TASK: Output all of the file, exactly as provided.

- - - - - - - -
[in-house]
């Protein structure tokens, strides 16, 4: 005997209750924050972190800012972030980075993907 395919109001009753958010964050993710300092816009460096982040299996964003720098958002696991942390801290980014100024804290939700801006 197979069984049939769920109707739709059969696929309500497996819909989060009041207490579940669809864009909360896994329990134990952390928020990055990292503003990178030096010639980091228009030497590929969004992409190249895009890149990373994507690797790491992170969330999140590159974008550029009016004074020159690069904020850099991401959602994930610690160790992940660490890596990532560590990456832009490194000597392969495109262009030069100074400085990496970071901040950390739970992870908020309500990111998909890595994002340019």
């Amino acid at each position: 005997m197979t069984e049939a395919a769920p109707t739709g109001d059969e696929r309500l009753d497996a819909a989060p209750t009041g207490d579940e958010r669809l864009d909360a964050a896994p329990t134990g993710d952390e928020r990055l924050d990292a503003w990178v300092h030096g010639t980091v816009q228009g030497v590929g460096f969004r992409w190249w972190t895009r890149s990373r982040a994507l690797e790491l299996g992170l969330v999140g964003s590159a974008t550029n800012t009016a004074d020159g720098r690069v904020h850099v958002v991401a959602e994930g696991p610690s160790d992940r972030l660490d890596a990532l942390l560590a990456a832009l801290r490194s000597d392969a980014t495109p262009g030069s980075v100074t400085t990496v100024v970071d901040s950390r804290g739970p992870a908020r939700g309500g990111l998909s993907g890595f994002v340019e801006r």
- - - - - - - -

[in-house]
């Protein structure tokens, strides 16, 4: 005997209750924050972190800012972030980075993907 395919109001009753958010964050993710300092816009460096982040299996964003720098958002696991942390801290980014100024804290939700801006 197979069984049939769920109707739709059969696929309500497996819909989060009041207490579940669809864009909360896994329990134990952390928020990055990292503003990178030096010639980091228009030497590929969004992409190249895009890149990373994507690797790491992170969330999140590159974008550029009016004074020159690069904020850099991401959602994930610690160790992940660490890596990532560590990456832009490194000597392969495109262009030069100074400085990496970071901040950390739970992870908020309500990111998909890595994002340019």
């Amino acid at each position: 005997m197979t069984e049939a395919a769920p109707t739709g109001d059969e696929r309500l009753d497996a819909a989060p209750t009041g207490d579940e958010r669809l864009d909360a964050a896994p329990t134990g993710d952390e928020r990055l924050d990292a503003w990178v300092h030096g010639t980091v816009q228009g030497v590929g460096f969004r992409w190249w972190t895009r890149s990373r982040a994507l690797e790491l299996g992170l969330v999140g964003s590159a974008t550029n800012t009016a004074d020159g720098r690069v904020h850099v958002v991401a959602e994930g696991p610690s160790d992940r972030l660490d890596a990532l942390l560590a990456a832009l801290r490194s000597d392969a980014t495109p262009g030069s980075v100074t400085t990496v100024v970071d901040s950390r804290g739970p992870a908020r939700g309500g990111l998909s993907g890595f994002v340019e801006r």